Clear Title Needed For Mortgage Too

Clear Title Needed For Mortgage Too!
By Gajanan Khergamker

Just like buyers take tremendous care before buying a property, financial institutions such as banks too take the same amount of care, when investigating the title of the property they are considering for mortgage. In the course of their appraisal, they are not likely to accept copies of title deeds believing rightly that they may not actually be the document of title. The only exception being situations in which the original has been destroyed or irretrievably lost and is no longer in existence.

Even in these extreme situations, they are likely to accept only certified copies of the title deeds issued by the Registrar of Assurances where there is conclusive proof that the originals have been destroyed or irreversibly lost. Keeping in mind the government’s rights over the mortgage in the bank’s favour in the event of the borrower keeping the land revenue or other public dues in arrears, bank officials ensure that everything is free of any irregularities. They will make sure that the land revenue and municipal taxes due on the immovable property have been paid until date and also future dues are paid promptly.

To avoid any claim of priority under section 295 of the Income Tax Act, they will also make sure that there are no outstanding tax dues. Advocates and solicitors may also be asked to make sure that the documents of title are complete in all respects and that documents convey a clear, absolute and marketable title to the property. Bank officials will make sure that the property offered as security to the bank is unencumbered and unattached. They will make sure that the persons seeking to secure the property to the bank have a clear and marketable title to it and are legally capable of creating a charge on it in favour of the bank.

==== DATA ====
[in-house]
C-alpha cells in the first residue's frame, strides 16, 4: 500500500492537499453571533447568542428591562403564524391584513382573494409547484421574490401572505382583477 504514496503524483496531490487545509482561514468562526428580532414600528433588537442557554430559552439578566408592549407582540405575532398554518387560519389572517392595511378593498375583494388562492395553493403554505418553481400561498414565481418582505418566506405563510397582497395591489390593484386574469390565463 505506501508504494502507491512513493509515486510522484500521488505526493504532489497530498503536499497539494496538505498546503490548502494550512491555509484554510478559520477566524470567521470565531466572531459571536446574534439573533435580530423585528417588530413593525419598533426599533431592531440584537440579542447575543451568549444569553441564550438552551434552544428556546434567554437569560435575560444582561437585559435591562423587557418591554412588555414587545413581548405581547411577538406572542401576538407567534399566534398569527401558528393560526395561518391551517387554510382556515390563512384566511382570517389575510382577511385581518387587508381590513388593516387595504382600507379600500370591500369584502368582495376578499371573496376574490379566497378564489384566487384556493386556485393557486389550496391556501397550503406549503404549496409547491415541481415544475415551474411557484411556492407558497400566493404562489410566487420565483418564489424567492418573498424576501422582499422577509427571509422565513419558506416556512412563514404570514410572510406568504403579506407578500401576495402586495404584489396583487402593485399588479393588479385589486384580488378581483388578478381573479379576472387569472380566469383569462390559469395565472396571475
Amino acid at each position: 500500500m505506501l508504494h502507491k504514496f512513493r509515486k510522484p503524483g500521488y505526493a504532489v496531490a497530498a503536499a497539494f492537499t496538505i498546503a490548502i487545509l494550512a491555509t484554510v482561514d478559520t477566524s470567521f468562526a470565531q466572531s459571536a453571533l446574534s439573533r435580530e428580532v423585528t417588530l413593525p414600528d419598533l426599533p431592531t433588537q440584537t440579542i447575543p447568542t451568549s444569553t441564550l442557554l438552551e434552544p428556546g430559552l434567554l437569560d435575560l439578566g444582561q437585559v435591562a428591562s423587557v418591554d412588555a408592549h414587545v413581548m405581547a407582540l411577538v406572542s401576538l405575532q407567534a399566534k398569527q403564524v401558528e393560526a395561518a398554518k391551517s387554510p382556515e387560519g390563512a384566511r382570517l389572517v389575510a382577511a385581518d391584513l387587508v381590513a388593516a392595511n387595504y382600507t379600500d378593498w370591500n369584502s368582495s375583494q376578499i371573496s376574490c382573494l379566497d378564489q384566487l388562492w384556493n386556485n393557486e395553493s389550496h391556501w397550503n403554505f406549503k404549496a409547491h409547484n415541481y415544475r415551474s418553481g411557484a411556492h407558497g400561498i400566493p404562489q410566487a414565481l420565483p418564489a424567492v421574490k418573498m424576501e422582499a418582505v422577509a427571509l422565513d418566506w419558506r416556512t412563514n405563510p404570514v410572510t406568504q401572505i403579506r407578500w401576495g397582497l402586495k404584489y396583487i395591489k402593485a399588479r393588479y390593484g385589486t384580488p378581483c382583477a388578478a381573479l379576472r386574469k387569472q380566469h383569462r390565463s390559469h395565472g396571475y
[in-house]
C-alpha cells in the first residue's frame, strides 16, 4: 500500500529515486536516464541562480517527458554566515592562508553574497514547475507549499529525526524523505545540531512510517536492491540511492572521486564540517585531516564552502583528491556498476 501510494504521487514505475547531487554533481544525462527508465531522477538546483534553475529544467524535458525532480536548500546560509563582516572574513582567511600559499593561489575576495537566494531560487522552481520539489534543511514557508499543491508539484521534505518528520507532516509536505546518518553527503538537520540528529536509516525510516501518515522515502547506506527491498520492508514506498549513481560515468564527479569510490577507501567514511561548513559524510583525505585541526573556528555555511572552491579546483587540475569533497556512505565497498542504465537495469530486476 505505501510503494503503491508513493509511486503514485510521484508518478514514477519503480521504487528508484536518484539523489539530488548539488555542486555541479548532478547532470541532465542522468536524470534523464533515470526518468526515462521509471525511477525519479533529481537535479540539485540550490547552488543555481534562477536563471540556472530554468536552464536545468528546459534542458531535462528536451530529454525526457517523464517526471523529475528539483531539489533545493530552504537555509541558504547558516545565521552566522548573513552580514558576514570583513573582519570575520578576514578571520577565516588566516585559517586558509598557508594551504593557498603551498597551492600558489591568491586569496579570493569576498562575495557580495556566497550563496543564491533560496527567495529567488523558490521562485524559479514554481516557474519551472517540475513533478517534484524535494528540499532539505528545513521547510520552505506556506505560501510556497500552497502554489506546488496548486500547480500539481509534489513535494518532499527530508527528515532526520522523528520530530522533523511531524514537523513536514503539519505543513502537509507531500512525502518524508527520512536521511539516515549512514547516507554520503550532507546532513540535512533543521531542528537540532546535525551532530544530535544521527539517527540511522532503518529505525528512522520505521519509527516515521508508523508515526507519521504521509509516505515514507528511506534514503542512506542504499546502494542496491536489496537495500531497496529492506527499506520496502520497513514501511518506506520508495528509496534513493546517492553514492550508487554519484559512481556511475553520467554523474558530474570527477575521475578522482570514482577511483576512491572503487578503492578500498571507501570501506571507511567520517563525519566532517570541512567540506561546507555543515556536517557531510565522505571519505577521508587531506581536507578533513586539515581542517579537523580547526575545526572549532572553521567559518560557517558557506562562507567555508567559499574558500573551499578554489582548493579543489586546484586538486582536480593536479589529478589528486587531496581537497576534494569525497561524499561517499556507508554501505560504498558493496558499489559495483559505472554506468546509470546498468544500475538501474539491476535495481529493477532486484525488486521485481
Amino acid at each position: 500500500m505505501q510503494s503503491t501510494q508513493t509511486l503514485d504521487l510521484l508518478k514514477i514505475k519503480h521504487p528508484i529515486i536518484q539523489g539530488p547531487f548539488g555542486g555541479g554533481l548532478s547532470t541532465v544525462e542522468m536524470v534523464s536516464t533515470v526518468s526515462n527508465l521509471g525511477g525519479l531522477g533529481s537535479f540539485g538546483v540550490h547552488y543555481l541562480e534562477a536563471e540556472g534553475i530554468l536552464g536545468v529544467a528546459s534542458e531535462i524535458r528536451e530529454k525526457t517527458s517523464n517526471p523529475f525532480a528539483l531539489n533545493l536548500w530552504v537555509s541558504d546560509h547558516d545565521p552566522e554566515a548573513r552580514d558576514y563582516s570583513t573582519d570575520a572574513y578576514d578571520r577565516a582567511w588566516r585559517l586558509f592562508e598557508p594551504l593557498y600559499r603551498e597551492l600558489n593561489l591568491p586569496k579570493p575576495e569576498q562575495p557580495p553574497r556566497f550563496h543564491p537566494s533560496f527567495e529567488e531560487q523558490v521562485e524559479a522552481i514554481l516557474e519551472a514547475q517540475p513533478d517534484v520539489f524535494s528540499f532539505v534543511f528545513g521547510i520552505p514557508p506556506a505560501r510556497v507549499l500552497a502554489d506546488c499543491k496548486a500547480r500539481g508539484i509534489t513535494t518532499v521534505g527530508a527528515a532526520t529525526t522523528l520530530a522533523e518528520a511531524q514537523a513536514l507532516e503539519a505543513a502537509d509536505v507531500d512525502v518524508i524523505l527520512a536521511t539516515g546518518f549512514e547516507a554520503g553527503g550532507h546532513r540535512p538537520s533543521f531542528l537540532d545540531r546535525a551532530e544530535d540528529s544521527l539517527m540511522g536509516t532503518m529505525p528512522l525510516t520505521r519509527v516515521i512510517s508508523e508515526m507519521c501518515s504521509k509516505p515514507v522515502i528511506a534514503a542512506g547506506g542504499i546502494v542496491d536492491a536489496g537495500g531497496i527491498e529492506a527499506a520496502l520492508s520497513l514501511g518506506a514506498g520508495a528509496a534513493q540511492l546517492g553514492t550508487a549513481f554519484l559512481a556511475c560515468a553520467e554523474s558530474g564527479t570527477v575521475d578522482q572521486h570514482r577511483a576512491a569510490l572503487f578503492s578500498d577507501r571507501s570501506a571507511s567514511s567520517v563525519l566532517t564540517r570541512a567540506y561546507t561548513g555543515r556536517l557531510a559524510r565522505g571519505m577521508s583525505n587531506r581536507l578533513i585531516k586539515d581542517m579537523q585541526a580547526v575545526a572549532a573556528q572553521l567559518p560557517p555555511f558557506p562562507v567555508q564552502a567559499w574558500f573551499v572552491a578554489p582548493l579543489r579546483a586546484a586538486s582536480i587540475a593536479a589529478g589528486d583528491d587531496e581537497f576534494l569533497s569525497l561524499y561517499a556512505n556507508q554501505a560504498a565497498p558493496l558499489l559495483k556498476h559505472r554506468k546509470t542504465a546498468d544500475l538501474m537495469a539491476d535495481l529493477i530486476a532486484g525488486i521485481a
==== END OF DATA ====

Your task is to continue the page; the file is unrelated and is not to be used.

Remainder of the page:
If the said property is subject to tenancy laws, it will affect the bank’s right eventually to take possession or to be sold or any other rights that they can exercise in the future, so checks on this scenario will also be carried out.

Besides this, financial institutions are also likely to carry out searches among records with the Sub-registrar of Assurances, Collector and / or other revenue authorities to ascertain whether there is any outstanding mortgage or charge on the property to be mortgaged to the bank. There are a number of fraudsters that are constantly doing the rounds and banks routinely examine documents to verify their authenticity to make sure that they have not been provided with forged title deeds.

There are a number of additional checks that financial institutions carry out such as verifying the schedule of the property, where it is situated and its registration with the sub-registrar’s office. Next they may also verify the consideration paid in the document, authenticate the stamp duty affixed on the said document plus examine the security marks on the paper which are visible only on a close examination. If the stamp paper is mutilated in any manner, they are quite likely to get suspicious.